For example, seeing the success of M-Pesa led to Equity Bank in Kenya launching their own mobile network service Equitel, in partnership with Airtel, and offering better rates on payments, savings and transfers.  This resulted in the operator of M-Pesa, Safaricom, launching a legal battle which they lost and then trying to block Equitel by charging high costs for transfer outside the M-Pesa network.

This is interesting as Safaricom were attacked by the banks during their start-up years for fear of fraud and fee losses.  These fears were unjustified and resulted in the turnaround of the banks from fighting against M-Pesa to working with them to competing with it.  Meanwhile, M-Pesa moved from offering basic mobile money transfers to full paperless banking services through M-Shwari.

It is fascinating to watch these changes in Africa, based upon mobile enabling all to use the network.  It is not just based upon mobile network services however.  More on this tomorrow.  Meanwhile, just to wrap up, here’s a summary of mobile financial inclusion from Safaricom Vodafone.

Financial inclusion

Our M-Pesa mobile money transfer service offers people without a bank account access to financial services through their mobile phone, enhancing their ability to improve their lives and livelihoods.

M-Pesa was launched in 2007, enabling people to transfer small amounts of money to friends and family safely and affordably via their mobile phone. It is now a well-established part of our business with over 19.9 million active users1 in nine markets.

M-Pesa continues to evolve beyond traditional money transfer services, enabling people to save and borrow money, receive salaries and benefits, pay for goods and services and more. It also supports solutions that can improve lives and livelihoods in other areas such as Agriculture and Health.

Extending access to finance

M-Pesa is helping to extend access to financial services, particularly in markets where a high percentage of the population are ’unbanked’ – people who do not have access to a bank account.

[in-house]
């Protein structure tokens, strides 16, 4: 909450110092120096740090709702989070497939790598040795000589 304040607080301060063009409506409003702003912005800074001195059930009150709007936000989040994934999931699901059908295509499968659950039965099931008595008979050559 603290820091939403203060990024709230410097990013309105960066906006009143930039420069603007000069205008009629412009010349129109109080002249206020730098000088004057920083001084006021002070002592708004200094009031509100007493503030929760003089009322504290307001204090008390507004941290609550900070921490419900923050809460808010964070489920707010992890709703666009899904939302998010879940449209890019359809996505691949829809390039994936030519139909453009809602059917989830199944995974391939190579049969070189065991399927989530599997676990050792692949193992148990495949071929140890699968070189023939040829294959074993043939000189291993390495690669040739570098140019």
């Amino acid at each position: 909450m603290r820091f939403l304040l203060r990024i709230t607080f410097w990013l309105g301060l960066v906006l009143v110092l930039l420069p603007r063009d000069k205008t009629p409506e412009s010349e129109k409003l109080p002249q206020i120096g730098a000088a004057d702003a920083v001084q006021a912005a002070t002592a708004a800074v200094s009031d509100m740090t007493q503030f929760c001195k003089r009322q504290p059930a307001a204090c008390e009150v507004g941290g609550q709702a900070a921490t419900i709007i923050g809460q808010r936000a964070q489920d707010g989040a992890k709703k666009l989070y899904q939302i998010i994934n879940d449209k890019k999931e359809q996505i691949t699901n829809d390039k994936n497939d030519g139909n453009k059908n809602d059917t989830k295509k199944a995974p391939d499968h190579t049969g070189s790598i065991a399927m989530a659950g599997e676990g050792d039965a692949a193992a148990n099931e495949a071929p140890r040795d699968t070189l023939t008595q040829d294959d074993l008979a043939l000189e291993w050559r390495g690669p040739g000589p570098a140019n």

Now well established in both Kenya and Tanzania, M-Pesa continues to have a strong and growing presence in Africa. Since 2013, it has been extended to the Democratic Republic of Congo, Egypt, Lesotho, Mozambique and South Africa.

In 2014/15, we completed our national rollout of M-Pesa in India, where 60% of adults are unbanked. We collaborated with ICICI Bank to support domestic money transfers that help migrant workers send money home to their families in a safe, secure and inexpensive way. This was also the first full year that M-Pesa has been available in Romania – its first European market – where 39% of the population do not have bank accounts2. The service offers access to mobile money transfer and payment services to approximately 7 million Romanians who rely mainly on cash transactions.

There are now 19.9 million active users of M-Pesa worldwide. In 2014/15, the number of active users increased by 18% and we processed 3.4 billion transactions, up 20% from 2013/14.

Investing in distribution agents and outlets is critical to the success and accessibility of M-Pesa. We have approximately 273,000 agents across all M-Pesa markets, extending access to mobile financial services as well as offering employment opportunities.

We are also investing in ambassador programmes to help new customers feel confident and comfortable using the service. In 2014/15, our ambassador programme in Tanzania helped to increase the number of women in our distribution network. So far, approximately 1,400 women have completed their training.